American Merchant Marine Museum
The American Merchant Marine Museum preserves displays and interprets historic artifacts and artwork related to the United States Merchant Marine Academy, the U.S. Merchant Marine, and the profession of seafaring. The Museum will educate and instill in midshipmen and the public an appreciation for the significant contributions made by the maritime services to the nation’s heritage, and in particular by USMMA graduates and personnel in peace and war.
AT THE UNITED STATES MERCHANT MARINE ACADEMY
UPDATED: Statement on Painting Entitled “Christ on the Water” at the United States Merchant Marine Academy – September 12, 2023
In late August, the painting, titled “Christ on the Water,” was returned to the United States Merchant Marine Academy after several months of conservation and restoration. The conservation firm noted that “it took 4 distinct separate cleanings to remove nicotine, dirt and varnish from the water, boat, and Christ (with aura).” After cleaning and painting, the artwork which hung in the Astronaut Elliot M. See Room of Wiley Hall for 76 years, was newly installed in the Mariners’ Memorial Chapel, outside the Protestant and Catholic chapels, located below the main sanctuary.
UPDATED: Statement on Painting Entitled “Christ on the Water” at the United States Merchant Marine Academy – May 17, 2023
Today a reputable Pennsylvania art conservation firm carefully removed the painting, titled “Christ on the Water,” from the Astronaut Elliot M. See Room of Wiley Hall. Despite its age, the painting is in generally good condition. However, professional conservation will return the painting to its original splendor allowing many more Kings Pointers to enjoy it for decades to come. The Academy hopes to mount the newly restored painting in the Mariners’ Memorial Chapel in early autumn.
UPDATED: Statement on Painting Entitled “Christ on the Water” at the United States Merchant Marine Academy – February 17, 2023
In early January, the Academy received a complaint about a painting located in the Astronaut Elliot M. See Room. The Room is in the Academy’s main administration building—Wiley Hall. The painting, titled “Christ on the Water,” depicts an image of Jesus appearing before merchant mariners adrift in a lifeboat. From 1942 to 1961, the Elliot See Room served as the Academy’s interfaith chapel. Since then until February 2023, the Room was used by administrators, faculty, staff, and midshipmen for meetings and events. The Elliot See Room was also used as a venue for proceedings held to determine whether a midshipman had violated the Academy’s Honor Code.
The complaint suggested that the painting sends an improper message of preferred faith in violation of the Establishment Clause of the First Amendment of the Constitution. The Academy evaluated this complaint. In balancing our responsibility to foster a community of mutual respect and adhere to the law, we have decided to discontinue use of the Elliot See Room for official business. The Room will remain available to members of our community who wish to view the painting. Finally, we will engage a vendor to clean and restore the painting and eventually display it at the Academy’s Chapel.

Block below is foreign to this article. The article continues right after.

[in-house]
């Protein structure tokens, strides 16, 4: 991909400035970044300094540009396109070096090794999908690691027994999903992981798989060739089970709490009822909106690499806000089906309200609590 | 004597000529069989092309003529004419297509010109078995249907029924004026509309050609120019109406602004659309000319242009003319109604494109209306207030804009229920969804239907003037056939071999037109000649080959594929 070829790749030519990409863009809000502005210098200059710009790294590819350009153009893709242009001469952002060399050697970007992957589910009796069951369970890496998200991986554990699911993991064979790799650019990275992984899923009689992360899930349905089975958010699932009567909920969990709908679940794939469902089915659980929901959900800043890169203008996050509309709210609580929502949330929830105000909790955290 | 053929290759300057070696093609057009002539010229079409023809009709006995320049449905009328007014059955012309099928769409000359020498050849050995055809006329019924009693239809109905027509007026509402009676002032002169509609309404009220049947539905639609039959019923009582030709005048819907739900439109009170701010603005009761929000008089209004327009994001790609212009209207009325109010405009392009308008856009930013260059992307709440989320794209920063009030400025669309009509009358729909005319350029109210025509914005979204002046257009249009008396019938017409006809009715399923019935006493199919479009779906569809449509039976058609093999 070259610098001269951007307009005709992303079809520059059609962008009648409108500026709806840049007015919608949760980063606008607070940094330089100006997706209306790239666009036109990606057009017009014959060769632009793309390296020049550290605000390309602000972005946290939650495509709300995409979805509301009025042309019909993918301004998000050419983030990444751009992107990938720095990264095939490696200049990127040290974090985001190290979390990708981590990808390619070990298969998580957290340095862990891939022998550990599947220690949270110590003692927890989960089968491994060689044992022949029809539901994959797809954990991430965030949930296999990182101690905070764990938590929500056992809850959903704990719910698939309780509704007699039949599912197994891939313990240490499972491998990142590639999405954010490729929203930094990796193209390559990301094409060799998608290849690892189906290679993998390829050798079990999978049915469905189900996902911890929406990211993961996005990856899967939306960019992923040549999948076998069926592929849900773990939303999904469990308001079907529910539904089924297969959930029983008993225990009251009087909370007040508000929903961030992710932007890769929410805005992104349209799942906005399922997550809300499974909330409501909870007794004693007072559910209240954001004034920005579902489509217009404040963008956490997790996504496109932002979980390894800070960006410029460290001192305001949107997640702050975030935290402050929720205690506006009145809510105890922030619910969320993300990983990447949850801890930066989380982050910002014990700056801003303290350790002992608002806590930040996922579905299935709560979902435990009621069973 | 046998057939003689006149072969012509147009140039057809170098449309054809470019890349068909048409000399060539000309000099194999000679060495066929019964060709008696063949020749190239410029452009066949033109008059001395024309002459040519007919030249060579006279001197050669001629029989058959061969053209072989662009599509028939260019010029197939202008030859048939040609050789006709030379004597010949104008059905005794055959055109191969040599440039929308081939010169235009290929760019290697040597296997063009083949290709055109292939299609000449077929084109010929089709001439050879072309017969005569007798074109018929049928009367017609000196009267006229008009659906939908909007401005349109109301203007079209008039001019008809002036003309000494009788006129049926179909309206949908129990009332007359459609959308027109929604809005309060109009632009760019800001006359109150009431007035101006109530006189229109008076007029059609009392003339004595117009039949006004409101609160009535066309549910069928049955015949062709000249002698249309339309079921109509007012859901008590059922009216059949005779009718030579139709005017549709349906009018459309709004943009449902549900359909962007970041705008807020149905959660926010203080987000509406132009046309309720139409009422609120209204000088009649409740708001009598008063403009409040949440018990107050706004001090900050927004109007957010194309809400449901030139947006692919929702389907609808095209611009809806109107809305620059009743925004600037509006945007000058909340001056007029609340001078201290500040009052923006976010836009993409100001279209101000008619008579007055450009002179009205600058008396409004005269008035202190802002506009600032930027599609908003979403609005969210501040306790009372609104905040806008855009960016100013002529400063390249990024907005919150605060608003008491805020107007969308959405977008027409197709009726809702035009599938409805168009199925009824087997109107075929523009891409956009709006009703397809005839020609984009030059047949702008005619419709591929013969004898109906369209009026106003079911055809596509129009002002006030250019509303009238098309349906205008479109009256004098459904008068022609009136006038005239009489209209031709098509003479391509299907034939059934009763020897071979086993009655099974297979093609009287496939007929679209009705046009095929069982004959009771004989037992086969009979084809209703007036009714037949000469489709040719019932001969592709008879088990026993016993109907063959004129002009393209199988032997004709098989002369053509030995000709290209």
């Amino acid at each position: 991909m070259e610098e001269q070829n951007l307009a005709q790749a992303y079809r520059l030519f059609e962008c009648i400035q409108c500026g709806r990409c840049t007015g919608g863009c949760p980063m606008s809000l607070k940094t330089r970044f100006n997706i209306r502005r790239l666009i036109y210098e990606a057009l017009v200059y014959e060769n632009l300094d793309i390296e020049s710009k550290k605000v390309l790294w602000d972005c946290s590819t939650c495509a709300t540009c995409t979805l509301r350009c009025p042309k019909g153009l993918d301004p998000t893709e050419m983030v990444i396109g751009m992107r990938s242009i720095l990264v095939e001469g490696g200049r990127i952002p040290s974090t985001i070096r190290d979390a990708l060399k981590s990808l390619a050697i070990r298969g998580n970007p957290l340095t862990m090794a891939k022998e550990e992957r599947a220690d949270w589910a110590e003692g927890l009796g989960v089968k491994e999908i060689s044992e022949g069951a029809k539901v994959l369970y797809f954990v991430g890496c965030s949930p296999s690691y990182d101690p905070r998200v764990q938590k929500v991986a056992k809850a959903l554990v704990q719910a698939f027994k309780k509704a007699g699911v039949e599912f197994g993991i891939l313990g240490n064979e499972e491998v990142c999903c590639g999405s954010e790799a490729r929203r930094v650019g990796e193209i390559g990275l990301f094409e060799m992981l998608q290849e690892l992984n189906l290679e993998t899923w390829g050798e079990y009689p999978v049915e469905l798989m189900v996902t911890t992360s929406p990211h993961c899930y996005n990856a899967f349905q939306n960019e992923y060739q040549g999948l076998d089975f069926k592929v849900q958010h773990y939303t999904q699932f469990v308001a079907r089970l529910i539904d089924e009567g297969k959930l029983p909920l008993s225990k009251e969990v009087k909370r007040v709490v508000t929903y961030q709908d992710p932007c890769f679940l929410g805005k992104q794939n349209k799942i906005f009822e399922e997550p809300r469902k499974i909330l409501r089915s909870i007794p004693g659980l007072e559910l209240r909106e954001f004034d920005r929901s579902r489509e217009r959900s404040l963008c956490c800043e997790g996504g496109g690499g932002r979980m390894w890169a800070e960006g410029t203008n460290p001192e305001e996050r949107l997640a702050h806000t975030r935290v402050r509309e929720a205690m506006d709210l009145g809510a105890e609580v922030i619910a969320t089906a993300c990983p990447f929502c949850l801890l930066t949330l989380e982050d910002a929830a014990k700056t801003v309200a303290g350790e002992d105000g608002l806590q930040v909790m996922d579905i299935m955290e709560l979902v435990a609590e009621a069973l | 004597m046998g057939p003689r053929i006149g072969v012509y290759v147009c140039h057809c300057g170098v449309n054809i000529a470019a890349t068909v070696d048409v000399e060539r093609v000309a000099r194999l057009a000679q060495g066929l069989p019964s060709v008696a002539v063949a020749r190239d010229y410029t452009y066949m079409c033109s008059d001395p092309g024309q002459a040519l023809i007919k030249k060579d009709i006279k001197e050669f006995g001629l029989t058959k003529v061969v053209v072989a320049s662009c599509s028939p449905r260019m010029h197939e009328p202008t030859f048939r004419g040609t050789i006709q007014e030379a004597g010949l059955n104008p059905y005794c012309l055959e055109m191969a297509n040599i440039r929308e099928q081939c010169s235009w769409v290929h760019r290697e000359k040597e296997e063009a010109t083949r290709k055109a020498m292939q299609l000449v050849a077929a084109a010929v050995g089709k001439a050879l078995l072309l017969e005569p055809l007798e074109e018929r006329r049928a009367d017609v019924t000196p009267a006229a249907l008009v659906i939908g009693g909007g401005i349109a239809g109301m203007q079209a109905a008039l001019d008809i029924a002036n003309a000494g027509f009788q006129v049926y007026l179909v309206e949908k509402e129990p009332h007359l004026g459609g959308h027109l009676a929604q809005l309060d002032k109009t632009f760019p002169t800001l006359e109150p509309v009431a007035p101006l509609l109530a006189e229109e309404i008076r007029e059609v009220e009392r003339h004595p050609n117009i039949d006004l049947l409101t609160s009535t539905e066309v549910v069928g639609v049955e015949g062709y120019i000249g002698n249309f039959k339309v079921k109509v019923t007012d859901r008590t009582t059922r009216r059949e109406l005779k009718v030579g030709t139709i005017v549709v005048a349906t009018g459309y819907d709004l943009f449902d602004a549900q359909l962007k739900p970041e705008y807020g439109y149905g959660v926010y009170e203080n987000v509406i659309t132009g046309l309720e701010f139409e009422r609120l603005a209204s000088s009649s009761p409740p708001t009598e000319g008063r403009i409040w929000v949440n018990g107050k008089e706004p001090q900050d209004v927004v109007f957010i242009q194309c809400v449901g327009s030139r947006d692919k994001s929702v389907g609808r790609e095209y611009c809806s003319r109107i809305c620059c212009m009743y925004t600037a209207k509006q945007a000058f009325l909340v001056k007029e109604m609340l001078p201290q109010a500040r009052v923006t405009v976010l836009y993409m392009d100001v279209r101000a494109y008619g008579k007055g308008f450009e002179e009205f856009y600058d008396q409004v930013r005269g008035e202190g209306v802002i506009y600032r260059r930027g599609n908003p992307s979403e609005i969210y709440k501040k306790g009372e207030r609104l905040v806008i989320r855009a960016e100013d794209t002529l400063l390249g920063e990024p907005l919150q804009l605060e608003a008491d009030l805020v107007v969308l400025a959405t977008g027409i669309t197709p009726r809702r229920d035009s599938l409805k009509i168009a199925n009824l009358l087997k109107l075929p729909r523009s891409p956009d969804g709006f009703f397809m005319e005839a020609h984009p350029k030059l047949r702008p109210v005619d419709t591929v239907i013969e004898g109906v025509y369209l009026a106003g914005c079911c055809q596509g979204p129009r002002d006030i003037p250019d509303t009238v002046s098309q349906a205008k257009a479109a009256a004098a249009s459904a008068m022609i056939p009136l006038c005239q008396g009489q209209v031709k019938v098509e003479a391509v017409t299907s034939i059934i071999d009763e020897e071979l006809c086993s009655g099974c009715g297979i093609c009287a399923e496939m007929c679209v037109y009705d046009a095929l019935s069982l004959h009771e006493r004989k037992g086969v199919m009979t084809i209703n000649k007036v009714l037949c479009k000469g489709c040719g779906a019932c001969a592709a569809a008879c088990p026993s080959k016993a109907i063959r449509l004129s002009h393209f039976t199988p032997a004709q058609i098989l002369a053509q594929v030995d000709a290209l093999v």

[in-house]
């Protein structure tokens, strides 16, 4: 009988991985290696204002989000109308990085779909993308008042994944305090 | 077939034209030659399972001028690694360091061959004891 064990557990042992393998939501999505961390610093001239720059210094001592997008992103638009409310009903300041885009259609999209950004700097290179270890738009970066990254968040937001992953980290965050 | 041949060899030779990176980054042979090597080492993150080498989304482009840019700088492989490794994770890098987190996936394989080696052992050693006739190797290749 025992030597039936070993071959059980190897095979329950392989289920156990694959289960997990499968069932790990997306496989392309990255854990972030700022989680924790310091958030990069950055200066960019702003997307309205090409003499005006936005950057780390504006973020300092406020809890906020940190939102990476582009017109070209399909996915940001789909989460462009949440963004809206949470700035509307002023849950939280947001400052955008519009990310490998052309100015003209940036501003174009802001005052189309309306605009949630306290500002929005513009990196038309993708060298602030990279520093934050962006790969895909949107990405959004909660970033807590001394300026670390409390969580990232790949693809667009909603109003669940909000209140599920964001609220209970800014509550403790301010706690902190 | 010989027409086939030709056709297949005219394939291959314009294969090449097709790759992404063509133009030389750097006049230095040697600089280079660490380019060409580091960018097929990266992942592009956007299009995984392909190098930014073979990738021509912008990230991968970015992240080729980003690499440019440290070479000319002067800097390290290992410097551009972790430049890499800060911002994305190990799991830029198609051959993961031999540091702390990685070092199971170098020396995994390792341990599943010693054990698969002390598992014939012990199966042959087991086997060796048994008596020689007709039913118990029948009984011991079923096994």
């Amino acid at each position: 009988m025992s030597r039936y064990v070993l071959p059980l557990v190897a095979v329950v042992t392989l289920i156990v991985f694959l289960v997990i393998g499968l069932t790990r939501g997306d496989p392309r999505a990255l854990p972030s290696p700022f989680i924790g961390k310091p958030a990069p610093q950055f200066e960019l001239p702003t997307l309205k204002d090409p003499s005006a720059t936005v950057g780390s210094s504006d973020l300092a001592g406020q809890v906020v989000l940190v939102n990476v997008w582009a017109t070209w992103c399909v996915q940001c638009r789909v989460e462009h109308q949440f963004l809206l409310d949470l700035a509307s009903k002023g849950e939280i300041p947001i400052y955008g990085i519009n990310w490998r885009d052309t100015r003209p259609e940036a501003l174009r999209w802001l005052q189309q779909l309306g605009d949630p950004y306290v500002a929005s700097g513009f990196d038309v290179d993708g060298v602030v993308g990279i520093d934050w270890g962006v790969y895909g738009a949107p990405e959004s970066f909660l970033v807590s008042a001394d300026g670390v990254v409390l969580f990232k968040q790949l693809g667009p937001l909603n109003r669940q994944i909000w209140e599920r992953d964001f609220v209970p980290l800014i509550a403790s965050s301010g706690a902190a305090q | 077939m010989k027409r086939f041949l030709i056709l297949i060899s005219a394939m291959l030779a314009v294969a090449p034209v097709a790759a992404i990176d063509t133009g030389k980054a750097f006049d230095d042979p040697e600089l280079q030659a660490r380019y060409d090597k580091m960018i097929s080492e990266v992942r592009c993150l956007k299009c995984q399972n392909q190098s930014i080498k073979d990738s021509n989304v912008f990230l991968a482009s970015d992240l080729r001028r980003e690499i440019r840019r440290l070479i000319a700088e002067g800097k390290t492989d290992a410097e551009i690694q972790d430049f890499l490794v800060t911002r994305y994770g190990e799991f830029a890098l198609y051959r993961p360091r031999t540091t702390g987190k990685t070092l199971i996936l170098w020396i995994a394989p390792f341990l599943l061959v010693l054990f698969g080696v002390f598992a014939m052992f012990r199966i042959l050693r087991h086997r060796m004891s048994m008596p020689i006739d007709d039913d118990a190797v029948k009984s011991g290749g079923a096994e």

Statement on Painting Entitled “Christ on the Water” at the United States Merchant Marine Academy – January 26, 2023
The Academy has taken immediate steps to respond to the constitutional concerns related to a painting hanging in the Elliot See Conference Room in Wiley Hall.
The 10-foot by 19-foot painting, entitled "Christ on the Water" and also known as “Jesus and Lifeboat,” was painted in 1944 by noted marine artist Lt. Hunter Wood, USMS, to hang in the chapel built at the USMMA Basic School in San Mateo, California. The painting depicts an image of Jesus and merchant seamen adrift in a lifeboat, presumably after being torpedoed in the Indian Ocean during World War II. When the San Mateo campus closed in 1947, the painting came to the Academy, and was installed in its current location, which served as the Academy’s interfaith chapel from 1942 to 1961. The American Merchant Marine Museum has custody of the painting and holds it as a heritage asset.
When deciding on a solution to the concerns raised, the Academy explored multiple options to comply with the law while seeking to balance the interests of everyone in our community. Our priority is to ensure the Academy is a welcoming environment for all and that it respects all religions without endorsing one over any others. In light of this, the Academy has chosen to cover the painting with curtains and will also install a plaque describing its history. The curtains will remain closed when official Academy meetings and events are conducted. This solution balances legal requirements with the concerns of those who have an interest in the painting.
We value the opinions of all in our community, and we are committed to making the Academy a better place.